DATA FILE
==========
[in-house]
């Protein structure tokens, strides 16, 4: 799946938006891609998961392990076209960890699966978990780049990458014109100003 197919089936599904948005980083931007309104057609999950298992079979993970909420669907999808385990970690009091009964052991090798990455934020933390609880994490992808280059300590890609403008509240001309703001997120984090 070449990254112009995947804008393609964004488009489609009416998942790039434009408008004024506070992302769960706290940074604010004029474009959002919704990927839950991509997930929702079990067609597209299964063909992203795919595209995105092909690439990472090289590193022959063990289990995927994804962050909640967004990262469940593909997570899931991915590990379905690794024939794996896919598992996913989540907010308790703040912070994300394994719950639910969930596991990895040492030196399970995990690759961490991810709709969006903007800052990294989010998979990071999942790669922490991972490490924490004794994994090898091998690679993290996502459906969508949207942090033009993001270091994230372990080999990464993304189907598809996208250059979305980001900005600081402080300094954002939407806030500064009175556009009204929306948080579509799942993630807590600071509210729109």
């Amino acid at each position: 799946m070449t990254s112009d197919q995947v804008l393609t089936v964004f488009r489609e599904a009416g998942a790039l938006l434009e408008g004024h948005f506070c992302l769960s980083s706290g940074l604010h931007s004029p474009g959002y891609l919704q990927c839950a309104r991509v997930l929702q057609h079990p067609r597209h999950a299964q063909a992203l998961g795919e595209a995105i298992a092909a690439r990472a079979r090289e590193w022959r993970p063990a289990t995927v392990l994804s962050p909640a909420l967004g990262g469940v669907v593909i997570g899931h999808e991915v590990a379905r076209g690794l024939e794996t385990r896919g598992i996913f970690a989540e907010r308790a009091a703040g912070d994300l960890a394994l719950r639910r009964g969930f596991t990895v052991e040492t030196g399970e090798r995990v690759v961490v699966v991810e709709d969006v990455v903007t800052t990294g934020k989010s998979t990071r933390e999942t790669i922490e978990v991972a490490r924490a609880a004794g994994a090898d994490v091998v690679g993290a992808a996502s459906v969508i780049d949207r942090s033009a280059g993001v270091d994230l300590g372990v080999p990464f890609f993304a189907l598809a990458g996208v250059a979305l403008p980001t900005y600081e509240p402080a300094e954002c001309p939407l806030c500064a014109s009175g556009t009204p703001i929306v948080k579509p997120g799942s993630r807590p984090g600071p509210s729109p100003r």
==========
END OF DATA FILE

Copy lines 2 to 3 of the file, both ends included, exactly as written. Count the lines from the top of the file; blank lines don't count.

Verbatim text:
């Protein structure tokens, strides 16, 4: 799946938006891609998961392990076209960890699966978990780049990458014109100003 197919089936599904948005980083931007309104057609999950298992079979993970909420669907999808385990970690009091009964052991090798990455934020933390609880994490992808280059300590890609403008509240001309703001997120984090 070449990254112009995947804008393609964004488009489609009416998942790039434009408008004024506070992302769960706290940074604010004029474009959002919704990927839950991509997930929702079990067609597209299964063909992203795919595209995105092909690439990472090289590193022959063990289990995927994804962050909640967004990262469940593909997570899931991915590990379905690794024939794996896919598992996913989540907010308790703040912070994300394994719950639910969930596991990895040492030196399970995990690759961490991810709709969006903007800052990294989010998979990071999942790669922490991972490490924490004794994994090898091998690679993290996502459906969508949207942090033009993001270091994230372990080999990464993304189907598809996208250059979305980001900005600081402080300094954002939407806030500064009175556009009204929306948080579509799942993630807590600071509210729109």
């Amino acid at each position: 799946m070449t990254s112009d197919q995947v804008l393609t089936v964004f488009r489609e599904a009416g998942a790039l938006l434009e408008g004024h948005f506070c992302l769960s980083s706290g940074l604010h931007s004029p474009g959002y891609l919704q990927c839950a309104r991509v997930l929702q057609h079990p067609r597209h999950a299964q063909a992203l998961g795919e595209a995105i298992a092909a690439r990472a079979r090289e590193w022959r993970p063990a289990t995927v392990l994804s962050p909640a909420l967004g990262g469940v669907v593909i997570g899931h999808e991915v590990a379905r076209g690794l024939e794996t385990r896919g598992i996913f970690a989540e907010r308790a009091a703040g912070d994300l960890a394994l719950r639910r009964g969930f596991t990895v052991e040492t030196g399970e090798r995990v690759v961490v699966v991810e709709d969006v990455v903007t800052t990294g934020k989010s998979t990071r933390e999942t790669i922490e978990v991972a490490r924490a609880a004794g994994a090898d994490v091998v690679g993290a992808a996502s459906v969508i780049d949207r942090s033009a280059g993001v270091d994230l300590g372990v080999p990464f890609f993304a189907l598809a990458g996208v250059a979305l403008p980001t900005y600081e509240p402080a300094e954002c001309p939407l806030c500064a014109s009175g556009t009204p703001i929306v948080k579509p997120g799942s993630r807590p984090g600071p509210s729109p100003r």